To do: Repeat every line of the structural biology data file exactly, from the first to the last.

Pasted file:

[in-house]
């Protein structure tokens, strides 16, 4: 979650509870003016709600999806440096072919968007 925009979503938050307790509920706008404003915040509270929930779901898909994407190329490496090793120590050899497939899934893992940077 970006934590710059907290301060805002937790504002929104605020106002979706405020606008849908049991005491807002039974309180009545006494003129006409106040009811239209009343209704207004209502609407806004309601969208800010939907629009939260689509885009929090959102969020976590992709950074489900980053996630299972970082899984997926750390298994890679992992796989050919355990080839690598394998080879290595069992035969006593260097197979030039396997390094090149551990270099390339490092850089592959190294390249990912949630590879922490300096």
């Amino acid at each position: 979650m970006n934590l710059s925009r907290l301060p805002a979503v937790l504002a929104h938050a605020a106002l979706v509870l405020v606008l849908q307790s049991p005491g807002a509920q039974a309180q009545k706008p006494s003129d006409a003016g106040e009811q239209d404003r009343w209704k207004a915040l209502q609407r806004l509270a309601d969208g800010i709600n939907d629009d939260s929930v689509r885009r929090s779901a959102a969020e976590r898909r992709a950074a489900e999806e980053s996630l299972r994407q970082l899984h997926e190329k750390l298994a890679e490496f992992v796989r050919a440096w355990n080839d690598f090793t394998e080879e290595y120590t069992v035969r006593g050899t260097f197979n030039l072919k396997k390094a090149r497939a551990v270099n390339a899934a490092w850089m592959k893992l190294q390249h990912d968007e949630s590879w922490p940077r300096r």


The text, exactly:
[in-house]
């Protein structure tokens, strides 16, 4: 979650509870003016709600999806440096072919968007 925009979503938050307790509920706008404003915040509270929930779901898909994407190329490496090793120590050899497939899934893992940077 970006934590710059907290301060805002937790504002929104605020106002979706405020606008849908049991005491807002039974309180009545006494003129006409106040009811239209009343209704207004209502609407806004309601969208800010939907629009939260689509885009929090959102969020976590992709950074489900980053996630299972970082899984997926750390298994890679992992796989050919355990080839690598394998080879290595069992035969006593260097197979030039396997390094090149551990270099390339490092850089592959190294390249990912949630590879922490300096």
């Amino acid at each position: 979650m970006n934590l710059s925009r907290l301060p805002a979503v937790l504002a929104h938050a605020a106002l979706v509870l405020v606008l849908q307790s049991p005491g807002a509920q039974a309180q009545k706008p006494s003129d006409a003016g106040e009811q239209d404003r009343w209704k207004a915040l209502q609407r806004l509270a309601d969208g800010i709600n939907d629009d939260s929930v689509r885009r929090s779901a959102a969020e976590r898909r992709a950074a489900e999806e980053s996630l299972r994407q970082l899984h997926e190329k750390l298994a890679e490496f992992v796989r050919a440096w355990n080839d690598f090793t394998e080879e290595y120590t069992v035969r006593g050899t260097f197979n030039l072919k396997k390094a090149r497939a551990v270099n390339a899934a490092w850089m592959k893992l190294q390249h990912d968007e949630s590879w922490p940077r300096r």